Recycling Cotton Gin Trash for Use in Soil

The cotton industry produces significant amounts of organic waste annually. Rather than this valuable organic material going to landfills, it could be utilized as a sustainable feedstock for high-quality soil additives. This is the focus of a new paper published in Sustainability.

Study: Valorization of Cotton Gin Trash through Thermal and Biological Conversion for Soil Application. Image Credit: IngeBlessas/Shutterstock.com

Cotton Gin Waste: A Valuable Natural Resource

The textile industry uses vast amounts of cotton to manufacture products such as clothing, towels, and bedclothes globally. The global textile industry is worth nearly $3 trillion USD, with China possessing a 50% share of the market. It is estimated that between 2016-2018 the world consumed about 26 million tons of cotton, which is the principal source of natural fibers used by the global textile industry.

Thermogravimetric analysis (TGA) of cotton gin trash biochar.

Thermogravimetric analysis (TGA) of cotton gin trash biochar. Image Credit: Qurat-ul-Ain et al., Sustainability

The cotton ginning process creates vast amounts of waste. It is estimated that the biomass produced as a result of the process is in the region of 50 million tons annually. Cotton ginning trash consists of stalks, seeds, leaves, burrs, and husks. This material is rich in elements such as potassium, nitrogen, phosphorous, and micronutrients. These elements are essential parts of soil additives. However, permanganate lignin, which makes up 22% of the organic material, hinders its direct use as a soil amendment.

Utilizing Cotton Gin Trash

Many options have been explored in recent years for the utilization of the vast amounts of biomass waste produced by the cotton ginning industry. These methods include gasification, fermentation, anaerobic digestion, and composting. Composting is an especially useful method, as it is a cost-effective and environmentally friendly way of utilizing the nutrients from waste materials for soil augmentation by creating a nutrient-rich and stable substance.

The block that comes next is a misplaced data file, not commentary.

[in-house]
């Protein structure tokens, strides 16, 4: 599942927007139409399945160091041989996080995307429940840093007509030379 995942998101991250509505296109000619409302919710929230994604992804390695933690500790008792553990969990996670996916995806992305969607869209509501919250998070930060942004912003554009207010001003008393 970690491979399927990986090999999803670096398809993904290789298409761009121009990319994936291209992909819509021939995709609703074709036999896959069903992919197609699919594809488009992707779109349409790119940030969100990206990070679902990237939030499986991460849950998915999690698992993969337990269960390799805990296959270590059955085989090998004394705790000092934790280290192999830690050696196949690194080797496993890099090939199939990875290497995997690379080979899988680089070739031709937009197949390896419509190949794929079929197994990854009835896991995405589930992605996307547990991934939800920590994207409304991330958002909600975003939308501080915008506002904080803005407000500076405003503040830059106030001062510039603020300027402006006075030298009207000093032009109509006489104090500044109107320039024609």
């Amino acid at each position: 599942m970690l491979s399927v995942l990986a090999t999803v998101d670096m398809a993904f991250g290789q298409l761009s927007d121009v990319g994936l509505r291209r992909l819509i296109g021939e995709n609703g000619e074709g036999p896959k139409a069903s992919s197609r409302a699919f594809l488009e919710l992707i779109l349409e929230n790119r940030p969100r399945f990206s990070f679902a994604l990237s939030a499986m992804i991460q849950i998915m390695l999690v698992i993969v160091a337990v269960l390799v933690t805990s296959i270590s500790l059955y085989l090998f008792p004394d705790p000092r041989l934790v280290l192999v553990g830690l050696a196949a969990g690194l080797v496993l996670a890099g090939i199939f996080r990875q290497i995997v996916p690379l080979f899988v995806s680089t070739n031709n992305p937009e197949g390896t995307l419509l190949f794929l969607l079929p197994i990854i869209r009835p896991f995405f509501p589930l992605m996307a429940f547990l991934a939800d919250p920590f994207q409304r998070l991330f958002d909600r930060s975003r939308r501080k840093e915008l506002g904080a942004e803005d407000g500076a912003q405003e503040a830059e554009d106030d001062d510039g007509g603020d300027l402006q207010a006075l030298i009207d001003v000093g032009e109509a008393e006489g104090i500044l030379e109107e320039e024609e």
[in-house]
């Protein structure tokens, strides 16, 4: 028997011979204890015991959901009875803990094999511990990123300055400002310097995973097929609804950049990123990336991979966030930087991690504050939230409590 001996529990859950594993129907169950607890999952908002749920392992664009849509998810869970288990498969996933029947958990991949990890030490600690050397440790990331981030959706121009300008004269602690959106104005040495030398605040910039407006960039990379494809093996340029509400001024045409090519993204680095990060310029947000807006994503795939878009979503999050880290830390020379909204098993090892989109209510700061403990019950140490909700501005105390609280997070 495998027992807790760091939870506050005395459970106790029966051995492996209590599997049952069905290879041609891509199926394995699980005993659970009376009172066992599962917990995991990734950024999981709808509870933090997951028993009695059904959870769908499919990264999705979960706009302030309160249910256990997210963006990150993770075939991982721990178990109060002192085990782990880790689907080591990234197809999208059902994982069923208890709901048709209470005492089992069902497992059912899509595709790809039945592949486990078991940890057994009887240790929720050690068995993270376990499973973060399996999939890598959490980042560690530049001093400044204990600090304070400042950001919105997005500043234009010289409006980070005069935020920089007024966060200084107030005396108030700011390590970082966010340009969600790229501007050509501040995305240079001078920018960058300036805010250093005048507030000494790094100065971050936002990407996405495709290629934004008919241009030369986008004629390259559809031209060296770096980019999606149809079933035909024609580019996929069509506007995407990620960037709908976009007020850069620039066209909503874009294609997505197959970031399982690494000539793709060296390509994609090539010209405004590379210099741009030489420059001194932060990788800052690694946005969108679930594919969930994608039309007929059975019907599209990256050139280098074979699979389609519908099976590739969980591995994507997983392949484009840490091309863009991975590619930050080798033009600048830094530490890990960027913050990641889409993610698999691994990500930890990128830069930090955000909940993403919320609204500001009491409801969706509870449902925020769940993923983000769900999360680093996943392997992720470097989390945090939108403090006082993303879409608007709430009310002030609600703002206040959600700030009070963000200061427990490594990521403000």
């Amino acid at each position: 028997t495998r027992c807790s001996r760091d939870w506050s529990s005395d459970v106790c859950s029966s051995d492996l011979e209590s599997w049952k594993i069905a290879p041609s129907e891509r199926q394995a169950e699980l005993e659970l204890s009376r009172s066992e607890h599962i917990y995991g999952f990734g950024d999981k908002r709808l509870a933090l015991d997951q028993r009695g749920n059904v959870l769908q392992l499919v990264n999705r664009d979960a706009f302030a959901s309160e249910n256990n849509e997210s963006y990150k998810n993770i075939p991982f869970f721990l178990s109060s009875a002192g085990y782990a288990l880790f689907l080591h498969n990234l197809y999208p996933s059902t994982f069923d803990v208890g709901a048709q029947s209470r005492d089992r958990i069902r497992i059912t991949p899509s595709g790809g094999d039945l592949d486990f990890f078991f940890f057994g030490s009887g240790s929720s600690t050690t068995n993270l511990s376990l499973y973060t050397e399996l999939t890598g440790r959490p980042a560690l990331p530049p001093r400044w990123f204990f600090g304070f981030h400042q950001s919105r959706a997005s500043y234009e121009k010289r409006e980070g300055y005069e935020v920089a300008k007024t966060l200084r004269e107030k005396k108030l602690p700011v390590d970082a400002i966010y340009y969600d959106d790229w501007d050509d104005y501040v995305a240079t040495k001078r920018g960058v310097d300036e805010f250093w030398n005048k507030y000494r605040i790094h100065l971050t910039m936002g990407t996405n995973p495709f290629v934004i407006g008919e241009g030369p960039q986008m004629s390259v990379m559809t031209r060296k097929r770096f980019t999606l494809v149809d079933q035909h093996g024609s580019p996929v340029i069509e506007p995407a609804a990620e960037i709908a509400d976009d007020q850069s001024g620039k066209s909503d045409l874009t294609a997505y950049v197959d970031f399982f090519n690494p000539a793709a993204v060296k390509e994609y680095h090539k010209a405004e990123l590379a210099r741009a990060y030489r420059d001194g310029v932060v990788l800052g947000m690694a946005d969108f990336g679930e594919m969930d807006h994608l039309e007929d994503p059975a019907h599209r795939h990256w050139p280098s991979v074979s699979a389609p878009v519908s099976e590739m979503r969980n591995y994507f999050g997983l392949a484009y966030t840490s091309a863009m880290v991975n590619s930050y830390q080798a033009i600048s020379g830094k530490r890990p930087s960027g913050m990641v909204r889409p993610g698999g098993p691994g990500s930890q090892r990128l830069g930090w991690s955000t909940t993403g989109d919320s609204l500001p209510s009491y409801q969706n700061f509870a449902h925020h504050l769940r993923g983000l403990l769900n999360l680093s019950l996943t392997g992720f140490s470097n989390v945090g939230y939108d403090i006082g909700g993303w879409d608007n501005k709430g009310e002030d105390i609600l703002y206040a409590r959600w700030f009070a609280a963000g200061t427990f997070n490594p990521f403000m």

Gasification is a process that uses high temperatures to create energy in the form of heat and biochar as a byproduct of the process. Biochar has been explored in recent years as an additive to improve the physical and biological properties of soil. Biochar helps soil retain water and acts as a habitat for important microbes. The availability of nitrogen impacts biochar’s effect on crop yield, however.

Recent studies have indicated that there is a synergistic effect between the composting process and biochar. It has been proposed that using biochar as a composting additive can improve nitrogen utilization and prevent its immobilization in soils. Studies have explored the use of biochar as a feedstock during composting in the last decade. Using biochar as part of the composting process reduces the loss of organic carbon and nitrogen and reduces greenhouse gas emissions and energy use.

Despite its potential, there has been a lack of literature on the use of biochar in agronomic applications. Additionally, biochar has the advantage of reducing odor associated with traditional organic fertilizers, improves aeration of the soil, and provides enhanced levels of oxygen. This aids microbial decomposition rates by improving microbial activity and helps to maintain beneficial microbe populations.